Good. I like having built up a kind of trust with my readership. I like that things in my book can have gravity. That characters can die and that readers don’t assume that they’ll be back. Actions have consequences and a real advantage I have, as a creator, is that there’s nobody above me dictating that I have to do things a certain way. Think of all of the major changes at Marvel and DC that have been undone over the years.
There’s no sense that anything will stick at Marvel or DC. There’s no sense of danger anymore. Fans used to use the term “Bucky dead” for characters that were really, truly, permanently dead but now Bucky is alive and well. That’s not the case in Savage Dragon. Readers know that changes are real and permanent and that there is no status quo that it’ll all revert to.
What do you get as a creator from it?
I couldn’t tell you. In a way that’s undefinable.
Is there anything you can tell Dragon fans about his future or direction that you’re willing to share?
I don’t know that anything I could say would be a surprise to readers. The goal is to create a generational book where characters grow old and die or simply pass the reins to the next generation. At this point, I would hope that I have created a book where any single character could be removed and the book could continue without their presence. I like that. I like having it play out as real lives play out. Where anything can happen and consequences are lasting. To that end—there will be huge, sweeping changes—always.
If you could Crosswinds (switch bodies) with anyone for a day who would it be and why?
Donald Trump so I could give a full confession as to how the election was stolen, implicate the others and resign in disgrace.
How does it feel to be the guy that can put a XXX cover together and have it be big news and right out front? Not many creators can say they’ve done that as even with growth in the comic book industry, that’s definitely not commonplace.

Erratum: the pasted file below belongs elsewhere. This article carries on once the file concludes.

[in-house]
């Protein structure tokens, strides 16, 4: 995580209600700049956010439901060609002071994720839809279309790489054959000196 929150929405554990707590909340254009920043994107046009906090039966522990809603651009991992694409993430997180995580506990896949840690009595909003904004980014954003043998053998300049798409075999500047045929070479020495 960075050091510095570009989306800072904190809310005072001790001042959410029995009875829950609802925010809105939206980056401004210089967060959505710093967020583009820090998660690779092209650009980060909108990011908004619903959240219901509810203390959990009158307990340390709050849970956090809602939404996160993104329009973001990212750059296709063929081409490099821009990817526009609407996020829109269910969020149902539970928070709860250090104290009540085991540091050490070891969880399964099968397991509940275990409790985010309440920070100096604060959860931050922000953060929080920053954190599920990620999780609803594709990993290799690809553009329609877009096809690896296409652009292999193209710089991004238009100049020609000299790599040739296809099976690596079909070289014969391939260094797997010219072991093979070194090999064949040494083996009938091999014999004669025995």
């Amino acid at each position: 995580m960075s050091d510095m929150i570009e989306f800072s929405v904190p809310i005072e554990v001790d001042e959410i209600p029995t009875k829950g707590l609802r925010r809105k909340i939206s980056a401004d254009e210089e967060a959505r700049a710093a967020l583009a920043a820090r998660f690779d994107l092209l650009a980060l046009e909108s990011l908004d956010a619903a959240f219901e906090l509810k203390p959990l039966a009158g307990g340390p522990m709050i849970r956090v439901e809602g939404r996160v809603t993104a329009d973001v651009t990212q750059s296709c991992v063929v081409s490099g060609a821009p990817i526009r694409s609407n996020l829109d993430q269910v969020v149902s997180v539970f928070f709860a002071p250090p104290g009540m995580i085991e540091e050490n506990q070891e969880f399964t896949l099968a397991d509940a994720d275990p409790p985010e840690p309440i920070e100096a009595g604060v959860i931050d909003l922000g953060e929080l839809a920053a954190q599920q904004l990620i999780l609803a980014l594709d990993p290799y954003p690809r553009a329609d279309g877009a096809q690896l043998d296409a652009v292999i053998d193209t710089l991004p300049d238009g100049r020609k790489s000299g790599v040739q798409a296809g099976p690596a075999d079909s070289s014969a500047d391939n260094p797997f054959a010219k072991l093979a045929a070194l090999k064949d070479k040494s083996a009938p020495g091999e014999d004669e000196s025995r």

News is, by nature, what happens which is unusual or noteworthy in some way. Because this is somewhat uncharted territory it’s news. Will this blip translate to actual sales remains to be seen.
To speak frankly, the Savage Dragon cover pushes so many boundaries with its overt sexuality and with Divided States of Hysteria #2 just having been pressured to change for its controversial cover art do you have any concerns about media outcry regarding a cover orgy? (It’s super fun to get to ask a formal question and end it with “cover orgy” by the way)
It’s a book that comes bagged and boarded and it’s one of four variants. There are options here. Divided States of Hysteria #2 is controversial for something else entirely. But the bottom line in any of this should be: buy the books you want to buy—don’t buy the books you don’t want to buy. You have choices. We all have choices. Nobody is being forced to do anything against their will.
Was there any making of a point in that cover or was it solely for your own (and our) entertainment?
It made me laugh. The thought of somebody used to the humorous and lighthearted NSFW covers taking this out of the bag and their jaw hitting the floor amuses me.
Have you ever gotten any truly ridiculous complaints on creations through social media?
Not that I can remember.
Do you think Social Media has primarily helped or hurt the industry for creator-owned comics?
It’s a mixed bag. It’s certainly helped some who are canny enough to make it work for them and it’s hurt others. Getting to know creators is a double-edged sword. If you find out that somebody whose work is loved is not a good person—that can color their work. At the same time, there are people that follow creators because they like their online presence. It can go either way. Once you express any kind of an opinion there will be those that agree and those that disagree. In many ways, for a lot of creators, the bond was stronger before we knew everything about everybody.